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The ugly duckling/swan theme is an often used cliche in romantic comedies and other low-grade forms of entertainment, but we were caught of guard when Mazda ditched their Nagare design language and blossomed into a beautiful creature with the Shinari concept.
Nagare, if you remember, is the current design theme for Mazda that looks a lot like a mutated sea creature. The Shinari, on the other had, and the accompanying Kodo design language, looks like something from an expensive European manufacturer that costs many multiples of what a Mazda3 would.
The four-door coupe Shinari, seen in the video, is a promising start to a new era of design in Mazda, and we can’t wait to see how it will extend to its regular lineup
Hit the jump to see the official video
With new cars getting heavier as the years go on, Mazda is bucking this trend for their next MX-5, aiming to cut the car’s weight from its current 2500 lbs to 2200 lbs, just slightly heavier than the original 1990 Miata’s weight.
Mazda executives felt that the current car is straying too far from the essence of the original Miata, and the weight reduction is part of a plan to completely overhaul the upcoming MX-5. Engines will also get smaller, with Mazda’s ultra-efficient SKY-G four cylinder motors appearing in 1.6L and 1.8L configurations, smaller than the current 2.0L MZR engine. Most significant is the addition of a dual-clutch gearbox alongside a 6-speed manual gearbox. The twin-clutch unit will help increase efficiency and performance while appealing to the MX-5′s slightly older demographic.
More controversially, Mazda’s Nagare styling is slated to make an appearance, despite an unpopular reception on various concept cars and the upcoming Mazda5 minivan.
All aboard the speculation train! The rumors surrounding Mazda’s new RX-7 don’t stop coming, and with the demise of the RX-8, its a safe bet that Mazda will follow up their quirky four-door sports car with something more conventional.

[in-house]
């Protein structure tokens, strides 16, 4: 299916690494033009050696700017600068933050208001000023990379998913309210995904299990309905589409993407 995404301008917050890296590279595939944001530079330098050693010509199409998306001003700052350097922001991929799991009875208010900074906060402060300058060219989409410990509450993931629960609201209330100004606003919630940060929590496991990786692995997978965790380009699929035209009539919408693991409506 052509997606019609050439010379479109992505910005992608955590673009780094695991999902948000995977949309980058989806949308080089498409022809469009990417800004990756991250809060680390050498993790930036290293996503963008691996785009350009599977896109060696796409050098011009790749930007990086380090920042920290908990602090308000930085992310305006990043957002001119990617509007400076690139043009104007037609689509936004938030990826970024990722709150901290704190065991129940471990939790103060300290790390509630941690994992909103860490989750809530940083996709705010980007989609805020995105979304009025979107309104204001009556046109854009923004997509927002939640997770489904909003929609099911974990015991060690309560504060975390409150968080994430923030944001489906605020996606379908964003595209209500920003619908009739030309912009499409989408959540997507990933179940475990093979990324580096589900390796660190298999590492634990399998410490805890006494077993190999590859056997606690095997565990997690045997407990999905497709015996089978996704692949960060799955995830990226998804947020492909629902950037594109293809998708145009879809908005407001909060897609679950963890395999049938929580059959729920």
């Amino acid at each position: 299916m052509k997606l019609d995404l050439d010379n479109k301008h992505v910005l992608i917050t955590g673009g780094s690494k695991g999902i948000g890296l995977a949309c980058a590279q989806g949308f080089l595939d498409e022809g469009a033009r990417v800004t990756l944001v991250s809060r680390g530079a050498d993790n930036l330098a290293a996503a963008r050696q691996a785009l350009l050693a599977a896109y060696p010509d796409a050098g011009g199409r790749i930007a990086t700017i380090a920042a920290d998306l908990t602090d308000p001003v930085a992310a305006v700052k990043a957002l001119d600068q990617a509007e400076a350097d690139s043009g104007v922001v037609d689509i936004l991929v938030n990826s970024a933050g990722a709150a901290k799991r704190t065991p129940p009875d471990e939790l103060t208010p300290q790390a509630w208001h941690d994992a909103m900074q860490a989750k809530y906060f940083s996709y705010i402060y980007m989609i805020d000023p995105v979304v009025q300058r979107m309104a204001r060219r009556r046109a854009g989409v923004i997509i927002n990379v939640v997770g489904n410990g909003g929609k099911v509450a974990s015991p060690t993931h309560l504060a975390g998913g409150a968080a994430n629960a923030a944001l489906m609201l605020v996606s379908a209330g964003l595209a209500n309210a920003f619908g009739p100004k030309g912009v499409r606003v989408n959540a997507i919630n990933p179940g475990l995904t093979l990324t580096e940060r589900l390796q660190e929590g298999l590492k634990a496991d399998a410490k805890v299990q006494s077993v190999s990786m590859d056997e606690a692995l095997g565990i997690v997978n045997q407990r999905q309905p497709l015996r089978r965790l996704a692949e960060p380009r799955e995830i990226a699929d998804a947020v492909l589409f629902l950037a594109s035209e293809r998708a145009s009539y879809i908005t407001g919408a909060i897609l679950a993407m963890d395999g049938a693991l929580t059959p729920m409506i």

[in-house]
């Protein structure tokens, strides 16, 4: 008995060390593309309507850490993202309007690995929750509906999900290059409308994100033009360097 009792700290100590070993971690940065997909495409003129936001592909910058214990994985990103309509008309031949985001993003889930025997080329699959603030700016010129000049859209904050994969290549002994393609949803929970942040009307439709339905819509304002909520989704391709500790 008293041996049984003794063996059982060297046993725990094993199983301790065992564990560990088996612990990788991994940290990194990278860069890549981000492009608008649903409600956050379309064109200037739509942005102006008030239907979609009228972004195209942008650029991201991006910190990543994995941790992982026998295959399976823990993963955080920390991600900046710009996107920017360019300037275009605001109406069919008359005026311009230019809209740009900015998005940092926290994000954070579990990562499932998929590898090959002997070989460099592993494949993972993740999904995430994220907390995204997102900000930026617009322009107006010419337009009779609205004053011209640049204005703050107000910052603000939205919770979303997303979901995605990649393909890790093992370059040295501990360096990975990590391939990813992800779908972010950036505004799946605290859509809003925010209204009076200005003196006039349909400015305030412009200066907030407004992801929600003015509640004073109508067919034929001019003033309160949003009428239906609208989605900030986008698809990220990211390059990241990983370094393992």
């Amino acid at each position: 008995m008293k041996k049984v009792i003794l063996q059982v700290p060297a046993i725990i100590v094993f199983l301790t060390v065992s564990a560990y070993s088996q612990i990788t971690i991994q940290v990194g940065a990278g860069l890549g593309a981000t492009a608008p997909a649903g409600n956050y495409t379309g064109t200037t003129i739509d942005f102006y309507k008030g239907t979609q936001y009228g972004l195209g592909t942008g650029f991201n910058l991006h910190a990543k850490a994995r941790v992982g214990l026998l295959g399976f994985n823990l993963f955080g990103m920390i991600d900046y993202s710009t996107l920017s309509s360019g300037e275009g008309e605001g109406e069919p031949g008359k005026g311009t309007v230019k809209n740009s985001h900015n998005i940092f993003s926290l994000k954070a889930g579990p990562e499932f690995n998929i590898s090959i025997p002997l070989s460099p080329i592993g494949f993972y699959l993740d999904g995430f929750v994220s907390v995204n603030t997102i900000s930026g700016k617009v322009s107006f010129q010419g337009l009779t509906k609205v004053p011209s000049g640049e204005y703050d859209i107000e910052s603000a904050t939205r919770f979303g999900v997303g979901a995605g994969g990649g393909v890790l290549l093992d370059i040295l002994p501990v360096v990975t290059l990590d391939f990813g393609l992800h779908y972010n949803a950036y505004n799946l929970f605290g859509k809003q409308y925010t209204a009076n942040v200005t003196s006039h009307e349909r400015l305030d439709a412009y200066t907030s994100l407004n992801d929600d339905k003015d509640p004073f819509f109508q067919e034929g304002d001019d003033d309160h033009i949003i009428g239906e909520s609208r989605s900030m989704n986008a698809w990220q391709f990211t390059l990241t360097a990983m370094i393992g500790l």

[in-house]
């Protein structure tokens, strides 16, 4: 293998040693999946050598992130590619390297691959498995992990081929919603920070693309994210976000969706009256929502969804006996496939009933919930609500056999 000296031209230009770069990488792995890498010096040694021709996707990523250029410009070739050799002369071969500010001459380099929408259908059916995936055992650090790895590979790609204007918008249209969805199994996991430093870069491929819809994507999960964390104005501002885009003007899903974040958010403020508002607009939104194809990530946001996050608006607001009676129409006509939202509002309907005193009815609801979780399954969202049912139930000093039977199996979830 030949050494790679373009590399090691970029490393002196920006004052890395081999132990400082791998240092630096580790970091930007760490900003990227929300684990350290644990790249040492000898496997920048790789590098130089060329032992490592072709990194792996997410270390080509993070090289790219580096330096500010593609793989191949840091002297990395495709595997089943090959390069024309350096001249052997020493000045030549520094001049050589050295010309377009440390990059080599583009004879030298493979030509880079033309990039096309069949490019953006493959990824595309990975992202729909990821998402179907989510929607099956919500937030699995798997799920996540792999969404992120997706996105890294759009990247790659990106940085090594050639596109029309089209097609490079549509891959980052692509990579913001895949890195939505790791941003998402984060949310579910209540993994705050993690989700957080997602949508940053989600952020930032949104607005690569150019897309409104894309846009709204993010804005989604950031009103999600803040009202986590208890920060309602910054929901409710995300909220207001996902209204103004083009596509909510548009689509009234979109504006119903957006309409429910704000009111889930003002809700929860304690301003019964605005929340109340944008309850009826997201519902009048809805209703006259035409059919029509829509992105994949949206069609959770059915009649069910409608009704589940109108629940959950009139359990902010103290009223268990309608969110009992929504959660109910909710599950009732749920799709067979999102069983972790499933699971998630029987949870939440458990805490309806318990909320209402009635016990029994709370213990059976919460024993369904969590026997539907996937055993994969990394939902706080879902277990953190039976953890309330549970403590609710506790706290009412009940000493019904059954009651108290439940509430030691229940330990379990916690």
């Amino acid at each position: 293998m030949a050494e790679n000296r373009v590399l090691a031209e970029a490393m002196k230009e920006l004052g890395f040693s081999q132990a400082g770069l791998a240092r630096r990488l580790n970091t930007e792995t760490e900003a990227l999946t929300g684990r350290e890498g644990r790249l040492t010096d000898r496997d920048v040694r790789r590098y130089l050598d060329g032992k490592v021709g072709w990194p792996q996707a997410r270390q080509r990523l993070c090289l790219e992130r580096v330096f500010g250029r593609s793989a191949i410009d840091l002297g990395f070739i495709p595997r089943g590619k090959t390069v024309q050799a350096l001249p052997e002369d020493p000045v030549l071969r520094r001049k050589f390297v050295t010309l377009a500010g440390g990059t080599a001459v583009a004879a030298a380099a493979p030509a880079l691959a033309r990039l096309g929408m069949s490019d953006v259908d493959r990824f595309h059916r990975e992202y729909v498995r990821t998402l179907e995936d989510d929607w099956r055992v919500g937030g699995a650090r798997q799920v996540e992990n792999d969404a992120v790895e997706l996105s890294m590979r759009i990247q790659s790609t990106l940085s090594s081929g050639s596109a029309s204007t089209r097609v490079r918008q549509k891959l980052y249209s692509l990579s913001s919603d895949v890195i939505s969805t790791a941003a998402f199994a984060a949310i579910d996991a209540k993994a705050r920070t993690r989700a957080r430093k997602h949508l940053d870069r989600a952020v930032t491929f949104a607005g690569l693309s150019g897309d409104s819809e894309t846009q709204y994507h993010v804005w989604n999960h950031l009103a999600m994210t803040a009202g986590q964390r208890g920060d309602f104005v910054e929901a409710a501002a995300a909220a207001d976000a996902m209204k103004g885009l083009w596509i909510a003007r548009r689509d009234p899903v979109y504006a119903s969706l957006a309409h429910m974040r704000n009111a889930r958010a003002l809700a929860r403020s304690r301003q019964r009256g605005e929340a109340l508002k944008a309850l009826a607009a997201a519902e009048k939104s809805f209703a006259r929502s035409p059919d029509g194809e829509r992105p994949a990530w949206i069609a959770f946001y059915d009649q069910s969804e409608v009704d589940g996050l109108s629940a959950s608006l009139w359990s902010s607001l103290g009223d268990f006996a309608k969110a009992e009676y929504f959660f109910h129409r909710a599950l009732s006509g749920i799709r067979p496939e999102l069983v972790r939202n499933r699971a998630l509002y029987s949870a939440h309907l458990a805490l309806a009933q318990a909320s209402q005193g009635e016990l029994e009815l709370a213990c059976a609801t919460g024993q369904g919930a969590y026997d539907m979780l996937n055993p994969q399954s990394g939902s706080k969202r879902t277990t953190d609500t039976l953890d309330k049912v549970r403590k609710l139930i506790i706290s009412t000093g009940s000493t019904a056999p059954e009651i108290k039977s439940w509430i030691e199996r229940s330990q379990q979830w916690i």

Mazda is allegedly targeting the VW Scirocco as a rival for the new car, to be given the dubious “RX-9″ moniker. Reports say that a rotary in conjunction with an “electric turbocharger” (we hope they mean some kind of range extender and not the kind you buy on Ebay) should cure the rotary’s chief issues; low torque and loqw fuel economy.
Aesthetics-wise, the car is said to take some cues from the questionable “Nagare” design language, even though Mazda officially canned it.
If this is the case, we might be better off waiting for the all-new MX-5 and keeping our fingers crossed.
Mazda appears to be on the cusp of banishing their former “Nagare” design language to the junk heap. Nagare was responsible for the controversial front fascias on the upcoming 2011 Mazda5, the current MX-5 and the Mazda3. However, Mazda executives were apparently unhappy with the execution of the styling and demanded a change.
Unfortunately no details on the new styling have been announced, but if Mazda really wants to be the “Japanese Alfa Romeo“, they’ll need to figure out a styling direction quickly, that can also compete with the Italian firm’s world class designs.
Mazda‘s swoopy, sometimes controversial “Nagare” styling has been jettisoned after a few short years as the pre-eminent design language for the Hiroshima, Japan-based car company.
Nagare, with its flowing lines and inelegant front-end treatments, managed to find a home on the next-generation Mazda5, the current Mazda3 and the facelifted Mazda MX-5. The Nagare styling was often controversial, and according to a report in AutoExpress, company management was underwhelmed with the results, and according to Peter Birtwhistle, head of design for Mazda Europe, the company is hoping to be “more like a Japanese Alfa Romeo, producing cars which are great to drive, but crucially that also have the right premium feel, particularly inside.”
With a Mazda5 and a first-generation Miata among the Autoguide staff vehicles, we can’t say we’re too upset about the lack of Nagare cues in future Mazdas, as long as their engineering department doesn’t get turfed along with the stylists.
[Source: Auto Express]